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Glazing: making the right choice

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Personal Access Doors
September 21, 2017
minute read

Everything you need to know about glazing for personal access doors

Glass is an amazing component of a commercial door. It not only controls temperature, but also controls light too, so choosing the ideal performance glass can be important to its function.

There are many pros and cons to window glazing options. But before we look at the types of glazing, it’s important to understand why the choices are there and the factors that affect this choice. Some factors to take into account when looking at glazing types are; u-value, SHGC and VT.

U-Value: The U-value of a window indicates how much heat is transferred through it. The lower this value is, the better the insulation. You will usually find that this value will decrease when the glazing size increases.

SHGC: This stands for Solar Heat Gain Coefficient. This value measures how much solar radiation passes through a window. The higher this value is, the more solar radiation that passes through, resulting in solar radiation heating. What glazing type you choose will have a great effect on this value.

VT: Visible Transmittance indicates the fraction of visible light through the window. This value can vary between 0 and 1 and with double and triple glazed windows; this can be between 0.3 and 0.7. Let’s take a look at some of the basic glazing types to consider for commercial doors.

Single Glazing: A window with just one pane of glass, single glazing allows for the highest transfer of energy – temperature and light. This means that the only thing separating two environments is one layer of glass. This type of glazing provides the least insulation and the highest amount of energy loss. Usually the cheapest option, but this would become expensive due to increased energy bills. Further to this, single glazing is also most prone to breaking, due to being the weakest, however glass can be toughened.

Double Glazing: Double glazing, or sometimes called an insulated glass unit (IGU), combines two panes of glass into a single window system. This type of window system has become the most popular type of recent years due to the rising cost of energy bills. The panes of glass in this system are separated by a spacer and a layer of air or gas, and acts as an extra layer of insulation. Double glazed windows are an energy efficient option as they reduce the amount of heat escaping, while also helping to decrease noise pollution too. Furthermore, in hotter climates, double glazing helps to decrease the amount of unwanted heat entering which helps to lessen reliance on air conditioning systems. While being more expensive than single glazing, these become greater value for money due to the money saved on reducing energy costs.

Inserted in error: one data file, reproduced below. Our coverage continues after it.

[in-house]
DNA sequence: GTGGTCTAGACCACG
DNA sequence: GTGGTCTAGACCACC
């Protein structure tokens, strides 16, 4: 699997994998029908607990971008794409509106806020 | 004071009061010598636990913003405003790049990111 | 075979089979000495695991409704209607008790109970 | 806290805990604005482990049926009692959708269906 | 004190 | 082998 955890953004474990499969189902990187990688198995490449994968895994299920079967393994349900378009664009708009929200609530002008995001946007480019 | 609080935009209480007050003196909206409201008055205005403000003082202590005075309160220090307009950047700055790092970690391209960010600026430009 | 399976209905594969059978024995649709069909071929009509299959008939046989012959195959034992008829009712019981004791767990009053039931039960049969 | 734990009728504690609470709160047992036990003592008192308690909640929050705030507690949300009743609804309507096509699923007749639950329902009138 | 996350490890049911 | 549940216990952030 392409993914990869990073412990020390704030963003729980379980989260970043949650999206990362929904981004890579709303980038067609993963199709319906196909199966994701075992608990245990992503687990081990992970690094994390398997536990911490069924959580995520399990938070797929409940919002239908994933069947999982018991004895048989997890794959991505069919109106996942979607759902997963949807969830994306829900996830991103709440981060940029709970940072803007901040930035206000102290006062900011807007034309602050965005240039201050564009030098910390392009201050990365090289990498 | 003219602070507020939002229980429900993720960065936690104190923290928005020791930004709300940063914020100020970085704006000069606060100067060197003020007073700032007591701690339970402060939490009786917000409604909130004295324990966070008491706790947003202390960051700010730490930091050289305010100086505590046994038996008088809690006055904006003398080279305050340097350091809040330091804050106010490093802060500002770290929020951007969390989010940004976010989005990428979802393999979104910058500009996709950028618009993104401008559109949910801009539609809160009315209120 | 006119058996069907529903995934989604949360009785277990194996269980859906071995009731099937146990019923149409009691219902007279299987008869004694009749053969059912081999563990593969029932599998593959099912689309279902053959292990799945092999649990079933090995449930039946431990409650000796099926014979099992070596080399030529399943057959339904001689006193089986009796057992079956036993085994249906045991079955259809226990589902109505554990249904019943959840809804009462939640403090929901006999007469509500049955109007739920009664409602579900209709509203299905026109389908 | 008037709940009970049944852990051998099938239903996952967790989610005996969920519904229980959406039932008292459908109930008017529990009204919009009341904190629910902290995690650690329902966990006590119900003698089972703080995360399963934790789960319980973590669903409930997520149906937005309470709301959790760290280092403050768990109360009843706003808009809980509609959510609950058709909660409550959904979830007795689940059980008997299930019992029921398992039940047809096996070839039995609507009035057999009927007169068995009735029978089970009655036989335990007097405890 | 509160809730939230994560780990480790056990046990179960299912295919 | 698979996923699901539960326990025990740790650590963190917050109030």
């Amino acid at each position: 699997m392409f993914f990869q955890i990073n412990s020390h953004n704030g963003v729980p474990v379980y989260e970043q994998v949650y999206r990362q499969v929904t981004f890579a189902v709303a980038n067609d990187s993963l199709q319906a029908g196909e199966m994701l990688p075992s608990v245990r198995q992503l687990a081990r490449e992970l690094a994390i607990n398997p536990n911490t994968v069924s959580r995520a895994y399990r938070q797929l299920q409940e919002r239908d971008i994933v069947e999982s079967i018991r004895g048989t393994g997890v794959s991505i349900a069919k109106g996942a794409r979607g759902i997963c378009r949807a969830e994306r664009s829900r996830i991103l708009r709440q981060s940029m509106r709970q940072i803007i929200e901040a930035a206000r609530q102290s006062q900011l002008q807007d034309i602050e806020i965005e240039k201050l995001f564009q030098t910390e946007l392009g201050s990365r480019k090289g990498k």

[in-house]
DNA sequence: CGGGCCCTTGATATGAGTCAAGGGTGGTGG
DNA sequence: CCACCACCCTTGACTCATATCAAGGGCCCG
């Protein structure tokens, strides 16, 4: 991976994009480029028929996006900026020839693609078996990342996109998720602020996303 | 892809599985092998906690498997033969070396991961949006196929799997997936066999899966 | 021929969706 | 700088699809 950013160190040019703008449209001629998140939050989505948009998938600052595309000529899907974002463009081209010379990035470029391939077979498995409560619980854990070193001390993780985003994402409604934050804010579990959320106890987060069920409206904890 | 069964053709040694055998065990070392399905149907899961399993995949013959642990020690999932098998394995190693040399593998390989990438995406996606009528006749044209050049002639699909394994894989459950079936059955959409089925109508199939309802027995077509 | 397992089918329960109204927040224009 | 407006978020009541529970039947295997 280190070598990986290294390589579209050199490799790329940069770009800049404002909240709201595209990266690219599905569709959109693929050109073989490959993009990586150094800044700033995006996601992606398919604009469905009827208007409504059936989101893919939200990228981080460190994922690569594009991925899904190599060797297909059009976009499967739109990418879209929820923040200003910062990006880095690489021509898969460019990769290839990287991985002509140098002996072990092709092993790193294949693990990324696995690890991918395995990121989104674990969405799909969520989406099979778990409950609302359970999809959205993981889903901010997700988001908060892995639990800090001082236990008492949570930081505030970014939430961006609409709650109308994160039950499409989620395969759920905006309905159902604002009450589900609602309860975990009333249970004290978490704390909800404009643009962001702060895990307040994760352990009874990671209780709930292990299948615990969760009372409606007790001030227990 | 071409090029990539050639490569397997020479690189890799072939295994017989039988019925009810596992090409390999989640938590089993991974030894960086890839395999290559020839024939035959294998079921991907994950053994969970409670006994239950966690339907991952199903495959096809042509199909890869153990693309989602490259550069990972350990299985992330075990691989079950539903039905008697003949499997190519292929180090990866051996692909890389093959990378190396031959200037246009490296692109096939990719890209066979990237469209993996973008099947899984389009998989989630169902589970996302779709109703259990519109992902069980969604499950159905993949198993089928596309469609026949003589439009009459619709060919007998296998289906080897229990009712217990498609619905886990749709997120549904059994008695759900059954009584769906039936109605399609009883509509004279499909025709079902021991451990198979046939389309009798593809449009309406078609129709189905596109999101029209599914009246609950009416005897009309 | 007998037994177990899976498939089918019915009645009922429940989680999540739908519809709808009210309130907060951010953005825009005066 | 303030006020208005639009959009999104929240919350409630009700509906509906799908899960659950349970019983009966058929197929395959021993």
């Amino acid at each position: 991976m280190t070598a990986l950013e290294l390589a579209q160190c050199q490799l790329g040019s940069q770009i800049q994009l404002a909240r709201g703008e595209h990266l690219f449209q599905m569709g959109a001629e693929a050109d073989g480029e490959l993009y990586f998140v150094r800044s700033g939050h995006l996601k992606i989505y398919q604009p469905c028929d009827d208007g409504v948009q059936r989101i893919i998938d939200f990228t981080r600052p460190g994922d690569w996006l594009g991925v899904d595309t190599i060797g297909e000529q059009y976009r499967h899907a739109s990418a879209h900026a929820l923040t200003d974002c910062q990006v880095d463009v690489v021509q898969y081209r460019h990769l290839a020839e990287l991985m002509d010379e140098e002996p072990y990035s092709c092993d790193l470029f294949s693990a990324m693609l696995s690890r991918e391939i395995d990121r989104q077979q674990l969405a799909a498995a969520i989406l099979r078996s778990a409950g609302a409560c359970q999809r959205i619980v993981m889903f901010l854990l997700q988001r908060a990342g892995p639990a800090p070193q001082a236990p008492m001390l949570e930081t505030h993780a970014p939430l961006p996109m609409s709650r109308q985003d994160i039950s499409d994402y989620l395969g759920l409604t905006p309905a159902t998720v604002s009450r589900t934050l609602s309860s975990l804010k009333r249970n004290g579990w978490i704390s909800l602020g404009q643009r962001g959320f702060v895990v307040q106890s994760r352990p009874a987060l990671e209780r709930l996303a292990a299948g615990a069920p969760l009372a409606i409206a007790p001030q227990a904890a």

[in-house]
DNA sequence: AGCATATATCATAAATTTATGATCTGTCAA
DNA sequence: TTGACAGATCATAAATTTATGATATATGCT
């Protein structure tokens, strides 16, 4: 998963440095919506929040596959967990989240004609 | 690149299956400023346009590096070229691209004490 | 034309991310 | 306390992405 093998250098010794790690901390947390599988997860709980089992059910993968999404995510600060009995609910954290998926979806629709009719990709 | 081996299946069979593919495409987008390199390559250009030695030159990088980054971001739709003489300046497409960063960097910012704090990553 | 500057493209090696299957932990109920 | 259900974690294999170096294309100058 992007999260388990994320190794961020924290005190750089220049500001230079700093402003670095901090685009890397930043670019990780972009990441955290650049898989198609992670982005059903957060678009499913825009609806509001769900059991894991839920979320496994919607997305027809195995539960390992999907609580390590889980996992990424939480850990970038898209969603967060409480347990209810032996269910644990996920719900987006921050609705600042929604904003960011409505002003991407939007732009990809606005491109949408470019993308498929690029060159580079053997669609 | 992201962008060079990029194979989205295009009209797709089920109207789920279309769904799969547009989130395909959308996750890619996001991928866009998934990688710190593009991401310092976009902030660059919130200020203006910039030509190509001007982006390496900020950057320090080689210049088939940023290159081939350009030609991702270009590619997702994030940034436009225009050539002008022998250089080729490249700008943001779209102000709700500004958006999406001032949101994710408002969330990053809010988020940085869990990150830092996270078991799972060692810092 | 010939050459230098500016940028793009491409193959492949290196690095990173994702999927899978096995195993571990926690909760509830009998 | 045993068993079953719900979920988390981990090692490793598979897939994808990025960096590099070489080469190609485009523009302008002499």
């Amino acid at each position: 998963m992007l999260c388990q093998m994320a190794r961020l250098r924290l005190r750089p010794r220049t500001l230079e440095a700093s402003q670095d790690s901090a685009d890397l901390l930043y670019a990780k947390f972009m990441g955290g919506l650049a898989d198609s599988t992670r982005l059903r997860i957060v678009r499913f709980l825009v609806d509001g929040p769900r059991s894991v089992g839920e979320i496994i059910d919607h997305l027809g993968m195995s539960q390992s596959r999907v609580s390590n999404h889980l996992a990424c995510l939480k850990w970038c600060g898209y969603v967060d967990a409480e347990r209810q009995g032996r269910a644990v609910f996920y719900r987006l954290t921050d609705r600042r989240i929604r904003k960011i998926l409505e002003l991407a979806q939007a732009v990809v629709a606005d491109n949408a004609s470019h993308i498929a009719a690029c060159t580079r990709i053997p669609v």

Triple Glazing: Often viewed as the best performing window available, however, this doesn’t always equate to the best thermal insulation. Due to being three panes of glass, these window units can be significantly heavier, as additional stress on the window system can wear them out quicker. Not only this, but it can increase project costs due to increased labour, larger and sturdier frames and also the design process. This is where we can help by helping to select the best framing for what you would need. Triple glazing further reduces the amount of light passed through the window, therefore decreasing the VT and in turn, the U-value too. When choosing which type of glazing you may need, there are also other additions to glazing that can impact the performance of the windows.

Frame: The type of frame can change the u-value of a window. Non-metal frames have a lower u-value than its metal counterpart.

Suspended Film: Suspended film can be critical to helping improve insulation and helping to enhance a windows performance. Suspended film is usually added to double glazed window systems as an alternative to triple glazing. This film is mounted inside the glazing to help insulated the unit to reflect unwanted heat and radiation, while still helping to maximise VT.

Low-E Coating: When light or heat energy connects with glass, the glass absorbs these energies. With low-E coating, this helps to control these energies and can be manipulated to include specific parts of the visible and infrared spectrum and optimises energy flows.

Tinting: Tinted glass reduces these energies as its primary function, but also helps to control visibility through the window.

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